BT's new CEO Allison Kirkby this week called for the UK to improve its existing telecoms infrastructure.

Kirkby, who joined the company earlier this year from Swedish telco Telia, also said that the Nordics is "way ahead" of the UK in telecoms infrastructure.

Alisson Kirkby
– BT Group

She added that the government should look again at planning laws to help improve poor connectivity.

"What I would say is Scandinavia is way ahead of the UK. Part of that is very much driven by the regulatory environment, the planning environment, and the general adoption of digital skills and digital services," said Kirkby this week at a Deloitte and Enders media and telecoms conference in London.

She noted in Sweden that around 80 percent of homes are connected by entirely fiber-optic lines.

BT, through its broadband-focused subsidiary Openreach, is just over halfway into its £15 billion ($19bn) fiber rollout, aiming to deliver full fiber connectivity to 25 million homes by December 2026.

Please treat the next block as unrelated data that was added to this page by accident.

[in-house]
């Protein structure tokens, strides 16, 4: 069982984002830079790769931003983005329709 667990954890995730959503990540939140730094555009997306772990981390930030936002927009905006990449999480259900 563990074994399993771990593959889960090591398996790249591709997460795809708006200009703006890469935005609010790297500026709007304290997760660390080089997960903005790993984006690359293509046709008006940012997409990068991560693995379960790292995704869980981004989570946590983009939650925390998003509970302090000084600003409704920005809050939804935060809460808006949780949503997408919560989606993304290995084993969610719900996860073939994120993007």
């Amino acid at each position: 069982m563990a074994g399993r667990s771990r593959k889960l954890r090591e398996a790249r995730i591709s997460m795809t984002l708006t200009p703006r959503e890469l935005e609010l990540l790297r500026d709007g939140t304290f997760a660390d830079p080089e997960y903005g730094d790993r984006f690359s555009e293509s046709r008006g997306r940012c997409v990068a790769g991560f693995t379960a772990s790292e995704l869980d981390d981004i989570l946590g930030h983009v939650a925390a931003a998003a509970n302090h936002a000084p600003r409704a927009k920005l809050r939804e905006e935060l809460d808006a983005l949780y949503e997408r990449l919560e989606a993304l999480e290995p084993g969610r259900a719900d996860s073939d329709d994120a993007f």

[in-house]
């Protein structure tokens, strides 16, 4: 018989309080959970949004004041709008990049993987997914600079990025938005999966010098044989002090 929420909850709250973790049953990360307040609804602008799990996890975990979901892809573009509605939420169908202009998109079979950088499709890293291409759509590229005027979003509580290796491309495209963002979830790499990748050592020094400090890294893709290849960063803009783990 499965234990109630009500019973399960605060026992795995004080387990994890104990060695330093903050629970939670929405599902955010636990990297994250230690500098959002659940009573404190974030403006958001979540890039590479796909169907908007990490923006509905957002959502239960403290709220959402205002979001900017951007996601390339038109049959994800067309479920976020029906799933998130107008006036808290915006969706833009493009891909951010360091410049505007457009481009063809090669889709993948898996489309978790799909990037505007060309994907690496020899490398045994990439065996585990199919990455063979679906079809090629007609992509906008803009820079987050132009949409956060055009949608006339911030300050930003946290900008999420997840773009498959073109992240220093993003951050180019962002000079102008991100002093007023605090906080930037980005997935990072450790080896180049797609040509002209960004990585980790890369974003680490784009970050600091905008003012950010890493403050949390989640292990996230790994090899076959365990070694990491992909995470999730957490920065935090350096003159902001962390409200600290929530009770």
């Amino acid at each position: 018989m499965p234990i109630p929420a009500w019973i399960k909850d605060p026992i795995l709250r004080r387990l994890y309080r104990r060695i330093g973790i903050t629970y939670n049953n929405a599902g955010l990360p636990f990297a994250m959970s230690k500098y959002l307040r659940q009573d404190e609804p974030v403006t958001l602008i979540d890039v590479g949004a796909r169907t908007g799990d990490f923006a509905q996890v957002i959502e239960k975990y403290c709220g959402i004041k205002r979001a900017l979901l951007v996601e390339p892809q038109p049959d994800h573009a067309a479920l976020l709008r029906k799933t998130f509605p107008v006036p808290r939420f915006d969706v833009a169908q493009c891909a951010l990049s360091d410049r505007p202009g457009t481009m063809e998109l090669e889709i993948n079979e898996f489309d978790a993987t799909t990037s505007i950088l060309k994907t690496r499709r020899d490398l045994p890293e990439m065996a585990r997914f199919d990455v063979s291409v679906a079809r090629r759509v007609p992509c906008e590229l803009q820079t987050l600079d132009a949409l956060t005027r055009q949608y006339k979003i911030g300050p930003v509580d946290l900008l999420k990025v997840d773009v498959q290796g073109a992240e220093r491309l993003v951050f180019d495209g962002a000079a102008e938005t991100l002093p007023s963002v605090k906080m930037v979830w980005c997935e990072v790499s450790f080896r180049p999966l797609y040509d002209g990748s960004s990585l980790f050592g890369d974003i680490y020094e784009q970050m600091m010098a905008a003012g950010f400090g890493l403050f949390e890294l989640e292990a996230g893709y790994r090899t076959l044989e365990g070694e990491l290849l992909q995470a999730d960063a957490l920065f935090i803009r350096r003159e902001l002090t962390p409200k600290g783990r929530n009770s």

It's passed around 14 million premises, while the company's mobile brand EE, currently covers 75 percent of the UK's population with its 5G network.

“We need to look at planning,” she said. “It’s not necessarily market structure that stops the UK having the great networks that I saw in Sweden – a lot of it is restricted by planning. The Swedes, the Norwegians, the Finnish all expected their highways, their trains, to have great connectivity wherever you were, even when you were up in the northern part of the country. A lot of what is not working in the UK is the planning legislation.”

She added that she wants to see the elected government focus on "regulatory and fiscal policy certainty.”

Since taking over at BT, Kirkby outlined plans during the company's most recent financial earnings to save a further £3 billion ($3.79bn) in costs by the end of 2029.

Last year, BT said it plans to cut 55,000 jobs by the end of the decade, affecting its operations both in the UK and globally. At the time, BT noted that its workforce was around 130,000.

The telco outlined its plans to utilize artificial intelligence to replace workers in customer service roles, with up to a fifth of these cuts coming from this part of the company.